In the Abios Computer Vision (CV) Team, we always try to stay up to date with the latest tech trends, especially in deep learning. Not only does this make our computer vision stay competitive, but it also drives engagement and enables the team to learn new skills.
The past few weeks, we have been experimenting with Generative Adversarial Networks (GANs), a family of deep learning models originally brought to light by Ian Goodfellow et al (chapter 6 p. 696).
The intuition behind GANs is to mimic the dynamic between two players, one who creates fake objects and another who tries to determine whether the objects are fake or not. To much of our despair, GANs have not gained traction in the industry. However, extensive research is conducted in the field, leading to different network architectures such as StyleGAN and CycleGAN.
This blog post will focus on how CycleGANs can be used to transform humans into creatures. Since we are a gaming company working with various fantasy titles, we thought: why not goblins and orcs?
How General Adversarial Networks work
Before we jump into the results, let’s dig a bit deeper into how GANs work. If you need some polishing on neural networks we suggest you look here.
Generative Adversarial Networks have two sub-networks actively competing with each other: a generator and a discriminator. The generator network tries to generate realistic images, while the discriminator network tries to distinguish between a real image and a generated image. These two networks play a zero-sum game in the training phase.
Transforming humans into goblins
In order to transform a human into a goblin, we used two disjoint datasets (two datasets without any shared images)
The first dataset was an image set of esport players, consisting of approximately 1400 images.
The second dataset was the kaggle dataset Goblin Portraits, which interestingly is a dataset generated by previously mentioned StyleGAN and BigGAN. The author of the dataset described the typical goblin traits to be green skin, pointy ears, and bad skin condition.
We trained our model for 200 epochs, which took 24 hours using an NVIDIA 3080 TI.
For the purpose of illustrating the generator’s performance throughout training, we continuously tested the model on images of co-workers. The training results can be seen below.
The initial results confused us. The model showed great skill in translating almost any male co-worker into a goblin; however, almost no transformation occurred in the female instances.
We discovered that the root cause of this was quite simple. The dataset of esport players was heavily biased since it almost exclusively consisted of men.
Neural networks generalise well on data that resembles what has been seen before but perform worse on unseen data. That being said, it was unexpected how the model generalised well within the male gender while not working for females at all.
To counteract this imbalance, we expanded the dataset with random images of women and retrained the model two times: once with only images of women, and once with a mix of men and women.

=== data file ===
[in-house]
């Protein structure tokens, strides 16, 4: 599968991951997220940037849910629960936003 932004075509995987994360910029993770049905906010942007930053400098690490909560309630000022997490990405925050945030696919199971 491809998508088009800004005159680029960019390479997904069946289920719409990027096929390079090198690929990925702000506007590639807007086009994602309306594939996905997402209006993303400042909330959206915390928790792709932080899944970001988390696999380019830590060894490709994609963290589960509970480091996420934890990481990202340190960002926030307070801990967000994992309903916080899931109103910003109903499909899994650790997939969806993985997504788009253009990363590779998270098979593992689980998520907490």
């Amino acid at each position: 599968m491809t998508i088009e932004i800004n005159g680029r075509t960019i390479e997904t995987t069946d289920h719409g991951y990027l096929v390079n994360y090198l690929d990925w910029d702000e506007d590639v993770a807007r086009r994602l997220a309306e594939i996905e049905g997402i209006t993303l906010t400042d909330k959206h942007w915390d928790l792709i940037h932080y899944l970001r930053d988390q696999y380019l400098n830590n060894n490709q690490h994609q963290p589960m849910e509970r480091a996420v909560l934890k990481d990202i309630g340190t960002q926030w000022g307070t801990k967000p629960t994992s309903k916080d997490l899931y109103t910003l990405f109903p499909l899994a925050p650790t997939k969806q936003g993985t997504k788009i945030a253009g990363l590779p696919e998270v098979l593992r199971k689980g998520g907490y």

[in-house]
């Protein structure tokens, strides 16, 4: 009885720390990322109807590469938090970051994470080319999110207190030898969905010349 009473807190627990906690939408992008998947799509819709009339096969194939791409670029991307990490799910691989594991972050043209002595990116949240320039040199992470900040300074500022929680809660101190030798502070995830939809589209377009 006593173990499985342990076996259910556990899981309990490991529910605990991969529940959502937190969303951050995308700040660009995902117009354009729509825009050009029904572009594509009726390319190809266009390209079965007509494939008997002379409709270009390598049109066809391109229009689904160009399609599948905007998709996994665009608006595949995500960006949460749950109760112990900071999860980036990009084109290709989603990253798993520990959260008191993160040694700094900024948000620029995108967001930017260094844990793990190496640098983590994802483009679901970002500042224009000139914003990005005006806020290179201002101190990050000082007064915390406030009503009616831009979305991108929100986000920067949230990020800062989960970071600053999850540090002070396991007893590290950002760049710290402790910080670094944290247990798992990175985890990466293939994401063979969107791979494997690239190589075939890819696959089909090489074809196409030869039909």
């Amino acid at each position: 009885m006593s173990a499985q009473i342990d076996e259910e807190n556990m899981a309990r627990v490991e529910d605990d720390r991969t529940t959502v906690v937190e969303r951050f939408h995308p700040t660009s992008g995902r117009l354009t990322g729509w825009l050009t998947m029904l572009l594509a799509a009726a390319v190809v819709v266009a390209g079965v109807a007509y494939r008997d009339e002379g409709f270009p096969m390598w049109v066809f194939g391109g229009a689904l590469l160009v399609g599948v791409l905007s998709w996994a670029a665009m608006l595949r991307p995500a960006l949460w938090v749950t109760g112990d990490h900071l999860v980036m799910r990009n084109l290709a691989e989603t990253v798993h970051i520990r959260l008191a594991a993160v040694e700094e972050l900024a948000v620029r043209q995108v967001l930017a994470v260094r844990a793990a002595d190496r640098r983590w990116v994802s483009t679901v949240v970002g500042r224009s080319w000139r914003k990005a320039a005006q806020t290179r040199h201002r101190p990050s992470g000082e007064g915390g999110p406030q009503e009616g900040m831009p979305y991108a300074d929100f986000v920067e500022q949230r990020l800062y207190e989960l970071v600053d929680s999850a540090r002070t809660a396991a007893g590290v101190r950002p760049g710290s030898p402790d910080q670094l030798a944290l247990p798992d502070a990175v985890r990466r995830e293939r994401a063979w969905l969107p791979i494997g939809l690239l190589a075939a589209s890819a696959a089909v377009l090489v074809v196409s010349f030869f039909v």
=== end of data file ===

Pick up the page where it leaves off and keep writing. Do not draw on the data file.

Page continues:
This somewhat increased our generator’s ability to translate women. As a step further, we excluded all men from the data set and tried training the model with only images of women.
The results can be seen below:
It was only at this point we reached a somewhat satisfactory image translation for females. However, training with only female images led to a much worse model for men.
These results are slightly worrying, as the generator training ended up in a local minima forcing its focus on optimising the results for men alone unless we took precautions and trained separate models.
Why it’s important to account for bias in modelling
Having diverse training data with both men and women solves the issues of gender discrimination. More importantly, it also highlights a larger aspect of data science: social responsibility. Since data science and neural networks are getting more and more involved with everyday life, data scientists need to be wary of training models that do society good.
A real life example of this is the Microsoft Twitter bot Tay. Tay was initially a normal chat bot, but since it learned its behavior from interactions with other users, it was quickly introduced to racist slurs and began demonstrating inappropriate behavior.
These are the lessons we take away from this project, along with a bunch of new profile pictures on Slack.
Tech is always evolving. At Abios, we strive to be at the frontier of technological development to ensure that our products remain of high quality for our customer base.
To ensure that we remain on top of the latest technology, we do these “skunkwork” projects from time to time. It enables the team to continue learning from different verticals while encouraging out-of-the-box thinking. We want our employees to thrive and encourage creativity. That’s why employees should feel empowered to learn and develop, even outside of the scope of our day-to-day operations.
Are you curious how your skills could be implemented at Abios? We’re always looking for great people.
Feel free to check out our open positions to learn more!
Rasmus Johns, Hilding Köhler and Altan Şenel